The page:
Photo by Kim Kobersmith
Photo by Kim Kobersmith
Photo by Erica Chambers


The ideas began to flow when musicians Belle Jackson, Donna Lamb and Sam Gleaves got together and said, "There ought to be a camp where folks can come and learn old time music in Berea." With the support of the incredible team at Berea Tourism and the momentum of the Festival of Learnshops, the dream became a reality. The first year of the Singing Bird Music School brought even more music to historic Berea, the folk arts and crafts capital of Kentucky.  Together we are building an Appalachian community music gathering where all folks (age 10 and up) can enjoy music together and learn from each other. The school's name and philosophy comes from the refrain of an old Irish traditional song, "there's none of them can sing so sweet, my singing bird as you."  The Singing Bird Music School is presented by the Berea Festival of Learnshops, a Berea Tourism event that invites folks to grow their creative side and join outstanding professional artists and master craftspeople to experience practically any art form you can imagine. 

The first annual Singing Bird Music School was a resounding success!  Thanks to Kim Kobersmith for writing this brilliant article for the Richmond Register:

Join us for the second annual Singing Bird Music School July 31 - August 2, 2019!  More details will be announced soon.


All musicians (age 10 and older) are welcome to participate. Beginning musicians are especially welcome. No previous experience playing a stringed instrument is required. Registration for the school is $144 per person (this includes four hours of instruction each day, lunch each day and more opportunities for jamming and singing together). A limited number of scholarships (for musicians age 18 and under) and work study positions (for musicians age 18 and up) will be available.  Educators participating in the school will receive certificates of participation for professional learning credit.  Morning singing will be held at the Acton Folk Center, 212 West Jefferson Street, Berea, KY 40403.  Most of the class locations will be based around the Old Town Berea area, on or within walking distance of North Broadway street. If you have general questions about the school or if you are interested in applying for a scholarship or work study position, please email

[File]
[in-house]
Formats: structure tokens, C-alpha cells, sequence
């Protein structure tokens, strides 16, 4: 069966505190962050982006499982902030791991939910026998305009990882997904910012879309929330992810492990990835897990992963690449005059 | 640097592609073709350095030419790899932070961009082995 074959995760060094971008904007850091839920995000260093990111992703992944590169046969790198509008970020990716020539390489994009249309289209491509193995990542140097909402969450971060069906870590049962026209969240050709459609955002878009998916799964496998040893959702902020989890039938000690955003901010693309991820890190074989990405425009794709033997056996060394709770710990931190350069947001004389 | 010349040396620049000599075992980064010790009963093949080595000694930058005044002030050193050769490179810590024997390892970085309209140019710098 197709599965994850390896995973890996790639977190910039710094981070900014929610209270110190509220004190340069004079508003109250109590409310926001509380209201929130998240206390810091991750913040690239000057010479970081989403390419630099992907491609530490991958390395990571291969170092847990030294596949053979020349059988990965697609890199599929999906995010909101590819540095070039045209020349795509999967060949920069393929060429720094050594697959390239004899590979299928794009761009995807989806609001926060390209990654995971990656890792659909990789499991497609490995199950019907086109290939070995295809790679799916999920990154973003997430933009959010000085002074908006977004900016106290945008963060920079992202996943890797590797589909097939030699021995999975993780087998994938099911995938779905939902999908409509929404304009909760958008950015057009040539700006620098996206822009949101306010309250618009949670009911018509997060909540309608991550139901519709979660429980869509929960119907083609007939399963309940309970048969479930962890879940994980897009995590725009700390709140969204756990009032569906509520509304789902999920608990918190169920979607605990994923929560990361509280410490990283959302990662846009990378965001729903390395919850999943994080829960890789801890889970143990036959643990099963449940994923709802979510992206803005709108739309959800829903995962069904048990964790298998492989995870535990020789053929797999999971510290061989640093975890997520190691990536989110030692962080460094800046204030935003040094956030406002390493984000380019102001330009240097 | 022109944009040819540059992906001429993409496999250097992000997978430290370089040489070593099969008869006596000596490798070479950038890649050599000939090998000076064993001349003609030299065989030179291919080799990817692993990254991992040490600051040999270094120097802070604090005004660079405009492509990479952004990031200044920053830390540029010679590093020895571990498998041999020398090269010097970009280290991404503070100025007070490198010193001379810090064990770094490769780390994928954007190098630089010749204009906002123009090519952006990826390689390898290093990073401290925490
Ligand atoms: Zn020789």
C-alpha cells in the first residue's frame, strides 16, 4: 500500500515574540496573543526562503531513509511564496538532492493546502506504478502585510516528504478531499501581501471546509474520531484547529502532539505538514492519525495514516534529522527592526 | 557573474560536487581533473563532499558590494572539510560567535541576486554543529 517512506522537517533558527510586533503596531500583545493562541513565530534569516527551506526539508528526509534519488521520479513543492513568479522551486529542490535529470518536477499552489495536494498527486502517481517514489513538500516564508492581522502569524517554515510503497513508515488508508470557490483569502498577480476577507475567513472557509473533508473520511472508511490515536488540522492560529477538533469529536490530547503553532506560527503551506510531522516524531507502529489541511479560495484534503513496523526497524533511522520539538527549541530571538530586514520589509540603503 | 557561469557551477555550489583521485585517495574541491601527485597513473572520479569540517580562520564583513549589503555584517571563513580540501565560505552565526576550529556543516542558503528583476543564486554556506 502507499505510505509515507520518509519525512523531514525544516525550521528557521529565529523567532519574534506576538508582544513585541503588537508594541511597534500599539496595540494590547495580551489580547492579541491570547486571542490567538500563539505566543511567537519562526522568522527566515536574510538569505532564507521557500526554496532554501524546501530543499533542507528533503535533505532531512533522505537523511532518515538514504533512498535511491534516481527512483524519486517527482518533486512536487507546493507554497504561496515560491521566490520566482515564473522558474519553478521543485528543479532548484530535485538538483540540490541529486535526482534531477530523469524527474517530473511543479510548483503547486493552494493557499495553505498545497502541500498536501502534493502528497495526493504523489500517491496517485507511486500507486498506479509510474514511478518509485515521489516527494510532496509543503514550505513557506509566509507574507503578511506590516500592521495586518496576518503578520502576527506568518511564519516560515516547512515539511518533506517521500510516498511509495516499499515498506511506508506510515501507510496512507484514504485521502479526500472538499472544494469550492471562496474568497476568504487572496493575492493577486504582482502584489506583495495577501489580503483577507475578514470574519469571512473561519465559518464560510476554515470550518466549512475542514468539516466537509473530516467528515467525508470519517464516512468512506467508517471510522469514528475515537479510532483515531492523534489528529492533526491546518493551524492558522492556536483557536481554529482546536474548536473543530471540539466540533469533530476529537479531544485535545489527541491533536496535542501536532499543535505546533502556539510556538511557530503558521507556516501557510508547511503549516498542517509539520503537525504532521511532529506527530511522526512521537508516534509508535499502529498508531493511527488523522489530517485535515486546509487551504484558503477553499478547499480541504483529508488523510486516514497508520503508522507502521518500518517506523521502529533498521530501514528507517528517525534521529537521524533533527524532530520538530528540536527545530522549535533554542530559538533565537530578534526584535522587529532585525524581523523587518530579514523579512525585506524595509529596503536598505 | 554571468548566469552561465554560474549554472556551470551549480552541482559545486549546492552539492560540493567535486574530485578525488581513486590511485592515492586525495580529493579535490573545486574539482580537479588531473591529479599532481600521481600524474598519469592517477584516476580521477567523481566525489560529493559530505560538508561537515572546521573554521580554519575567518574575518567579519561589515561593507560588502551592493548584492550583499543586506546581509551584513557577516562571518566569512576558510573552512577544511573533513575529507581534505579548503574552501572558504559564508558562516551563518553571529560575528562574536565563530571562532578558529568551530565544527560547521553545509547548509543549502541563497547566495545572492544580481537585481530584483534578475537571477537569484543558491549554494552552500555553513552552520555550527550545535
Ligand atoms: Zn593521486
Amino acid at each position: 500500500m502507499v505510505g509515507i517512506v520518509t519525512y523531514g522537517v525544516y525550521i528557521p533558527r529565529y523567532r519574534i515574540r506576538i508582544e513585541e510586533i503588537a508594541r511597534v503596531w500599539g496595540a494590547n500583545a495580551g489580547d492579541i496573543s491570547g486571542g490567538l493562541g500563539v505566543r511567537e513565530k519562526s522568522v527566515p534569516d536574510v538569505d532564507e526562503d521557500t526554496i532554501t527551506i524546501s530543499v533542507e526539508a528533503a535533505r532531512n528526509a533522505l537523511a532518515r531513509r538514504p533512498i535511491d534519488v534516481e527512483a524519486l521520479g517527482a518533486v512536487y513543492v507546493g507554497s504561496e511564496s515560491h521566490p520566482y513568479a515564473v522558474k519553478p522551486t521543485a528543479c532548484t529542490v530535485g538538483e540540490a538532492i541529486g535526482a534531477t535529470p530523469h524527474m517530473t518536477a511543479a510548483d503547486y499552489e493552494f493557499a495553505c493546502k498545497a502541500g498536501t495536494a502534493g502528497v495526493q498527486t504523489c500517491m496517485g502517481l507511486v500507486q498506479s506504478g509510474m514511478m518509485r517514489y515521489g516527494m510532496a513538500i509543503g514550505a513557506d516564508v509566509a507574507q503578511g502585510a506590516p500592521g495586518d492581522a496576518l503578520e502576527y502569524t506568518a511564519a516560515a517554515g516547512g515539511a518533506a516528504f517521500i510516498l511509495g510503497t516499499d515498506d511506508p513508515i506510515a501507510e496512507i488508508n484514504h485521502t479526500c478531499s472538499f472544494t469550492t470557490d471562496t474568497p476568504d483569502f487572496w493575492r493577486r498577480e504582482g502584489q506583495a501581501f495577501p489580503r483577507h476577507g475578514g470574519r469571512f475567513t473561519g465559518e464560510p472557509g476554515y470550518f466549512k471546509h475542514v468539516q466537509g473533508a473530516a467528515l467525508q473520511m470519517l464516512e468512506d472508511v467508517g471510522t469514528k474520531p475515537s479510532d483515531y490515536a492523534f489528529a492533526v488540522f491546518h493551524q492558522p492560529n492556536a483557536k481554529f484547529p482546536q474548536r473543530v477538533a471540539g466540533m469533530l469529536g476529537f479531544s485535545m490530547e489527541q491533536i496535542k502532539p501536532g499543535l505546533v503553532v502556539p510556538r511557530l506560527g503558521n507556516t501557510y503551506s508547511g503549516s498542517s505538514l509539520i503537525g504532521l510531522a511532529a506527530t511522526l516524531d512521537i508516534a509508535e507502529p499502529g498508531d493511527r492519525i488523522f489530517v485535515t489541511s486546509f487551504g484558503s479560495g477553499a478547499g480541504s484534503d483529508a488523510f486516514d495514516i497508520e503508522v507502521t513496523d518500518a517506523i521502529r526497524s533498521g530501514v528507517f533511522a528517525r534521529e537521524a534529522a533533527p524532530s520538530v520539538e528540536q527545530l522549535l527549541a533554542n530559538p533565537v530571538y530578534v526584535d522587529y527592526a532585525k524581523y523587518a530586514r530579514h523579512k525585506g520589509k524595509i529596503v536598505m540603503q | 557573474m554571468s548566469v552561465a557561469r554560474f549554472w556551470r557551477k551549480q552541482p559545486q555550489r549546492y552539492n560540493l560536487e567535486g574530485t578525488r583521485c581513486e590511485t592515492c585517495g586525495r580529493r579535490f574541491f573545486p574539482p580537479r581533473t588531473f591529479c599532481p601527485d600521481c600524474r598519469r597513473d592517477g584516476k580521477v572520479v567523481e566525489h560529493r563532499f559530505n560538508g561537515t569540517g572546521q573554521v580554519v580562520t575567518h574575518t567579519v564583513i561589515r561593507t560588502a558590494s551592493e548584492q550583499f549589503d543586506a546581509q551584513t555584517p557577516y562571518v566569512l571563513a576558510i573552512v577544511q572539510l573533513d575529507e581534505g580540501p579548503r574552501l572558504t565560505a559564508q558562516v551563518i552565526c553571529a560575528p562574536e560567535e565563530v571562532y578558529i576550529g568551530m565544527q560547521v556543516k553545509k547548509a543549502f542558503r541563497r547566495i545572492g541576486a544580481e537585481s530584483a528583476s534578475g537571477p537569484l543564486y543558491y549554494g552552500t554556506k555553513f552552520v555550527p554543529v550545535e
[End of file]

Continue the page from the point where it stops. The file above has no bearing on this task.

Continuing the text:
This event is supported in part by the Outreach Fund of the Country Dance and Song Society. To learn more, visit the CDSS website: 



Lewis Lamb comes from Paint Lick in Garrard County, Kentucky.  Lewis is a farmer who grew up in a family with a rich tradition of old time music.  He is known as one of Kentucky’s finest old time fiddlers.  Lewis has played in numerous regional string bands and when band members gathered to practice at his house, his daughter Donna took an interest in the music. After a few months of playing guitar, Donna performed for the first time with Lewis at the Mountain Folk Festival at Berea College in 1968. Since then, Lewis and Donna have traveled many times overseas performing with the Berea College Country Dancers to England, Czechoslovakia, Mexico, Scotland, Denmark, Canada and other countries. Lewis and Donna have performed at the 1982 World’s Fair, at Berea’s outdoor drama Wilderness Road, and at many festivals and dances throughout the region. Lewis also composes fine fiddle tunes and the Lambs have made many recordings, including their newest CD "A Family Tradition" and the influential "Dances from Appalachia" LPs produced by Berea College.  Lewis and Donna were the 2006-2007 winners of the Kentucky Governor’s Award in the Arts. They also host an open jam session, Jammin’ on the Porch, on Thursday nights in Berea.

Hear a recording of Lewis Lamb fiddling "Denver Belle" via this Berea College Special Collections & Archives link.

Lovester Wilkinson is a lifelong resident of Lincoln County, Kentucky, who will present about the use of quilts in the Underground Railroad and talk about her own work as a quilter and her life growing up in Appalachia. Lovester grew up in Booneyville, Kentucky and she currently resides in Stanford. A masterful storyteller, Lovesterhas written a book about her community and her memories of growing up there. Spirituals and church songs are a part of Lovester’s identity and she will sing as part of her program. Lovester and members of her family have presented their programs at a number of places, including the Loyal Jones Appalachian Center at Berea College. 

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Copyright Singing Bird Music School 2018